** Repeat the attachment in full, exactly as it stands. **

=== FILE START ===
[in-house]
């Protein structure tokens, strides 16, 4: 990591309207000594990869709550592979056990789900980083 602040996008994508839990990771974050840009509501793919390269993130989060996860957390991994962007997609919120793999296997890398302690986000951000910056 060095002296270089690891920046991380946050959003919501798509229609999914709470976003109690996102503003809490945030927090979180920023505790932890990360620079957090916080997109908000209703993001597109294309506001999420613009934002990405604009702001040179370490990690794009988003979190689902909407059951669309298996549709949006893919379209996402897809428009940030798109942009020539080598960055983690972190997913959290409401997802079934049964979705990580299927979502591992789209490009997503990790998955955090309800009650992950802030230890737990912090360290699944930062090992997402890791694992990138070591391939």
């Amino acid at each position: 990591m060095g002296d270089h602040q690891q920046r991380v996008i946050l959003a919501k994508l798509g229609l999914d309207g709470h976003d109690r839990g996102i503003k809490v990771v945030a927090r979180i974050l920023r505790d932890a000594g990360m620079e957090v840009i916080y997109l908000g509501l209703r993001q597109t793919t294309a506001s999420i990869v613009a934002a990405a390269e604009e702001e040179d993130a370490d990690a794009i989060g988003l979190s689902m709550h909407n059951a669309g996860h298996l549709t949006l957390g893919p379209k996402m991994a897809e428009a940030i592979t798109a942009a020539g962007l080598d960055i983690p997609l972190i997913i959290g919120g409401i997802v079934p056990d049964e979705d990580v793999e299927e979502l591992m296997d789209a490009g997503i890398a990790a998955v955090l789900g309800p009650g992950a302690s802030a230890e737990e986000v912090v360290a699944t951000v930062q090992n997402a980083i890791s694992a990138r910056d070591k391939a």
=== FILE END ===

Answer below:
[in-house]
């Protein structure tokens, strides 16, 4: 990591309207000594990869709550592979056990789900980083 602040996008994508839990990771974050840009509501793919390269993130989060996860957390991994962007997609919120793999296997890398302690986000951000910056 060095002296270089690891920046991380946050959003919501798509229609999914709470976003109690996102503003809490945030927090979180920023505790932890990360620079957090916080997109908000209703993001597109294309506001999420613009934002990405604009702001040179370490990690794009988003979190689902909407059951669309298996549709949006893919379209996402897809428009940030798109942009020539080598960055983690972190997913959290409401997802079934049964979705990580299927979502591992789209490009997503990790998955955090309800009650992950802030230890737990912090360290699944930062090992997402890791694992990138070591391939």
């Amino acid at each position: 990591m060095g002296d270089h602040q690891q920046r991380v996008i946050l959003a919501k994508l798509g229609l999914d309207g709470h976003d109690r839990g996102i503003k809490v990771v945030a927090r979180i974050l920023r505790d932890a000594g990360m620079e957090v840009i916080y997109l908000g509501l209703r993001q597109t793919t294309a506001s999420i990869v613009a934002a990405a390269e604009e702001e040179d993130a370490d990690a794009i989060g988003l979190s689902m709550h909407n059951a669309g996860h298996l549709t949006l957390g893919p379209k996402m991994a897809e428009a940030i592979t798109a942009a020539g962007l080598d960055i983690p997609l972190i997913i959290g919120g409401i997802v079934p056990d049964e979705d990580v793999e299927e979502l591992m296997d789209a490009g997503i890398a990790a998955v955090l789900g309800p009650g992950a302690s802030a230890e737990e986000v912090v360290a699944t951000v930062q090992n997402a980083i890791s694992a990138r910056d070591k391939a």